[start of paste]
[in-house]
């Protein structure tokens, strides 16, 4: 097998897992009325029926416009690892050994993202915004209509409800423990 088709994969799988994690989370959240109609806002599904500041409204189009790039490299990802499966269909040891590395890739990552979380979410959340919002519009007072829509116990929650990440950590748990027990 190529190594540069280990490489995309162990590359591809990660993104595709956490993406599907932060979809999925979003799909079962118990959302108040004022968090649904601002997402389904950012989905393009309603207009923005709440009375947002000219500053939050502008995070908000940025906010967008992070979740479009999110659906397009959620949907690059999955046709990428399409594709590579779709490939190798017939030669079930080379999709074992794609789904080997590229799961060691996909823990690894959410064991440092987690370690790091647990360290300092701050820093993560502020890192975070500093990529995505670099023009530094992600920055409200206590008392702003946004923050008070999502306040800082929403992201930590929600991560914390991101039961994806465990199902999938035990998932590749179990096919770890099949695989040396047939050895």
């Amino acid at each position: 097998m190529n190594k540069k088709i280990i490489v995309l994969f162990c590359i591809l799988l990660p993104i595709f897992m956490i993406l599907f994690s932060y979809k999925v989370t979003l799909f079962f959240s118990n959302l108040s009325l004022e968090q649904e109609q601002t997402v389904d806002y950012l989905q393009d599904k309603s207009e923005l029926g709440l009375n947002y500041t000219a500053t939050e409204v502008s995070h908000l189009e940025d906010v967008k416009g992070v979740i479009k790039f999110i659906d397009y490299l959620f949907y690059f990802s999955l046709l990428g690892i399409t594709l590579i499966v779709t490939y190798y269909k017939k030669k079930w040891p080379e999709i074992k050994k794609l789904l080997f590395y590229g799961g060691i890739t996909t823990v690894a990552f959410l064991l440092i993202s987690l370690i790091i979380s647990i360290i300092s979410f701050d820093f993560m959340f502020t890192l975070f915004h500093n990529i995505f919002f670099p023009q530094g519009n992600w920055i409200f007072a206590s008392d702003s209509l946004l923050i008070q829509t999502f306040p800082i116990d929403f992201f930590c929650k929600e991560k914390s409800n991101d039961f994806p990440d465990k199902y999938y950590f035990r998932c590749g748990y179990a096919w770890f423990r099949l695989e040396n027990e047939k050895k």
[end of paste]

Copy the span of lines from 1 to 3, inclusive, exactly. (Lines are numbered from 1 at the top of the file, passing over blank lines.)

[in-house]
């Protein structure tokens, strides 16, 4: 097998897992009325029926416009690892050994993202915004209509409800423990 088709994969799988994690989370959240109609806002599904500041409204189009790039490299990802499966269909040891590395890739990552979380979410959340919002519009007072829509116990929650990440950590748990027990 190529190594540069280990490489995309162990590359591809990660993104595709956490993406599907932060979809999925979003799909079962118990959302108040004022968090649904601002997402389904950012989905393009309603207009923005709440009375947002000219500053939050502008995070908000940025906010967008992070979740479009999110659906397009959620949907690059999955046709990428399409594709590579779709490939190798017939030669079930080379999709074992794609789904080997590229799961060691996909823990690894959410064991440092987690370690790091647990360290300092701050820093993560502020890192975070500093990529995505670099023009530094992600920055409200206590008392702003946004923050008070999502306040800082929403992201930590929600991560914390991101039961994806465990199902999938035990998932590749179990096919770890099949695989040396047939050895």
């Amino acid at each position: 097998m190529n190594k540069k088709i280990i490489v995309l994969f162990c590359i591809l799988l990660p993104i595709f897992m956490i993406l599907f994690s932060y979809k999925v989370t979003l799909f079962f959240s118990n959302l108040s009325l004022e968090q649904e109609q601002t997402v389904d806002y950012l989905q393009d599904k309603s207009e923005l029926g709440l009375n947002y500041t000219a500053t939050e409204v502008s995070h908000l189009e940025d906010v967008k416009g992070v979740i479009k790039f999110i659906d397009y490299l959620f949907y690059f990802s999955l046709l990428g690892i399409t594709l590579i499966v779709t490939y190798y269909k017939k030669k079930w040891p080379e999709i074992k050994k794609l789904l080997f590395y590229g799961g060691i890739t996909t823990v690894a990552f959410l064991l440092i993202s987690l370690i790091i979380s647990i360290i300092s979410f701050d820093f993560m959340f502020t890192l975070f915004h500093n990529i995505f919002f670099p023009q530094g519009n992600w920055i409200f007072a206590s008392d702003s209509l946004l923050i008070q829509t999502f306040p800082i116990d929403f992201f930590c929650k929600e991560k914390s409800n991101d039961f994806p990440d465990k199902y999938y950590f035990r998932c590749g748990y179990a096919w770890f423990r099949l695989e040396n027990e047939k050895k």